Decadal changes in the structure of Cymodocea nodosa seagrass at Gran Canaria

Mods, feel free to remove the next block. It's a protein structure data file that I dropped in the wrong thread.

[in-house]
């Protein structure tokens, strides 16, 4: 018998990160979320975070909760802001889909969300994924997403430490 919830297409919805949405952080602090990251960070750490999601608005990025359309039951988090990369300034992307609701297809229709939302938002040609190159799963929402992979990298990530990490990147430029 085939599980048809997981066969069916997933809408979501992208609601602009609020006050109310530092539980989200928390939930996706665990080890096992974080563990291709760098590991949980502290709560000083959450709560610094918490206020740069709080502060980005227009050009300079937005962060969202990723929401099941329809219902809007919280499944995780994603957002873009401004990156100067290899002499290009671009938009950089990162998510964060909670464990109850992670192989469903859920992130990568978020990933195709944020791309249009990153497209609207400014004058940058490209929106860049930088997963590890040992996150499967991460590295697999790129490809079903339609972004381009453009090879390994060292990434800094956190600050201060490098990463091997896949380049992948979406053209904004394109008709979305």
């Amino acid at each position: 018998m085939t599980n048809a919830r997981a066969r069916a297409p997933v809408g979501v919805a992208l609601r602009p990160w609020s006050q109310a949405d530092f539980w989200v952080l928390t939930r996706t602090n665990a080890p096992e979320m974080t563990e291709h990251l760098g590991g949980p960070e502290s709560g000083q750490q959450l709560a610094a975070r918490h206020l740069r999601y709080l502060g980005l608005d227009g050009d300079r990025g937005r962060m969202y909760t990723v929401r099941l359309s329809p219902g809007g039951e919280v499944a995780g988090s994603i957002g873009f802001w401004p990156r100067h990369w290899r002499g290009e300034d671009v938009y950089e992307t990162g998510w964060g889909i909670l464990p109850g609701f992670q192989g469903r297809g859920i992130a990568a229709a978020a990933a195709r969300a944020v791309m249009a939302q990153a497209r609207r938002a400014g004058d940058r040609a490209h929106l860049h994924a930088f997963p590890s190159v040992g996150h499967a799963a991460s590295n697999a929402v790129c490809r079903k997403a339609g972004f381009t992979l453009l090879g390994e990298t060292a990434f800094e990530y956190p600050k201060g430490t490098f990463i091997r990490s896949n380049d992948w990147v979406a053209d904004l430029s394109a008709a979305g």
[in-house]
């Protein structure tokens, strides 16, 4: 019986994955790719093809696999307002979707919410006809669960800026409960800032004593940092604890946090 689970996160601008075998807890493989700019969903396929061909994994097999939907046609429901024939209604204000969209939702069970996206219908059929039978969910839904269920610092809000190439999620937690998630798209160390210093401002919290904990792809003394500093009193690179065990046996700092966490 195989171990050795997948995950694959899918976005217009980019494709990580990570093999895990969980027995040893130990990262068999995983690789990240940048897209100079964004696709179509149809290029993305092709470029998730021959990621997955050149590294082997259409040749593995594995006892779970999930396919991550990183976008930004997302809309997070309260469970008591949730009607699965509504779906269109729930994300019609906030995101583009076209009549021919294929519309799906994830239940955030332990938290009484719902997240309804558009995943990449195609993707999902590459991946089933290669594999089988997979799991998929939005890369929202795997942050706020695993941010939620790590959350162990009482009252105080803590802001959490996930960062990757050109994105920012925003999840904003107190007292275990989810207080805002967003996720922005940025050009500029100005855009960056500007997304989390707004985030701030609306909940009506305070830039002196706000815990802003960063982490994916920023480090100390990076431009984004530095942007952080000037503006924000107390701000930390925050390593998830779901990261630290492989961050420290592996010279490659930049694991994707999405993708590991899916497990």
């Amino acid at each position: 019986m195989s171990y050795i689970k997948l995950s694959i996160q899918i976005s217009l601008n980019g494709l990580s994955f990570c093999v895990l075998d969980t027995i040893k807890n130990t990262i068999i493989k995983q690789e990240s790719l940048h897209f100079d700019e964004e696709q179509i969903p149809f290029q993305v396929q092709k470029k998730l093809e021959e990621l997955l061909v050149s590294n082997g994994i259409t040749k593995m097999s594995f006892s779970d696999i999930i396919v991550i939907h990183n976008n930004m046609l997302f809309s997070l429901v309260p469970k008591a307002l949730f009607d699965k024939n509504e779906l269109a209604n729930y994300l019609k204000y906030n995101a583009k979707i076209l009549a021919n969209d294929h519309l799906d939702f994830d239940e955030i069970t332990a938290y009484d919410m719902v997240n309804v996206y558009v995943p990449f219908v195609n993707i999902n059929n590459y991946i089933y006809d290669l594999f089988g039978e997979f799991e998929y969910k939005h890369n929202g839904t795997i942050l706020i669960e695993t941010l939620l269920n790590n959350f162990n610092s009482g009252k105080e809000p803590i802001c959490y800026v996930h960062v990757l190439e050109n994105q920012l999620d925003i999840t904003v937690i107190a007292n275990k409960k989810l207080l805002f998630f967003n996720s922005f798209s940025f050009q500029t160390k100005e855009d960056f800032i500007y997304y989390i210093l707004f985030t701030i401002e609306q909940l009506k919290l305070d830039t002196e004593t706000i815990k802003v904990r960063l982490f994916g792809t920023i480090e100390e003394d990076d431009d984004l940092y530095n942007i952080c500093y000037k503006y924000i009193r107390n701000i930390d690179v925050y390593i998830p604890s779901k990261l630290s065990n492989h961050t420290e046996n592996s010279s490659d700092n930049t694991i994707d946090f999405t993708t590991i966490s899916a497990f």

We all are aware of the paramount role that seagrasses play along nearshore enviroments. Yet, declines trends in the presence of seagrasses have been worldwide described, what suppose a threat to the services these habitats provide. We performed a comparative decadal study in 21 Cymodocea nodosa seagrass meadows at Gran Canaria Island to compare the demographic structure between 2003 and 2012. In particular, we aimed at determining whether temporal trends would be predicted by a range of natural versus anthropogenic sources. We demonstrate that during this period, natural influences (sea surface temperature, Chlorophyll-a concentration and PAR light, as well as the number of storm episodes detaching seagrasses) had a low predictive power on temporal patterns in seagrass structure. In contrast, proximity from a range of human-mediated influences (e.g. the number of outfalls and ports) seem to be related to the loss of seagrass. This result highlights promoting management actions to conserve meadows of C. nodosa at the study region through efficient management of local impacts. Feel free to download the paper from the “articles” section.

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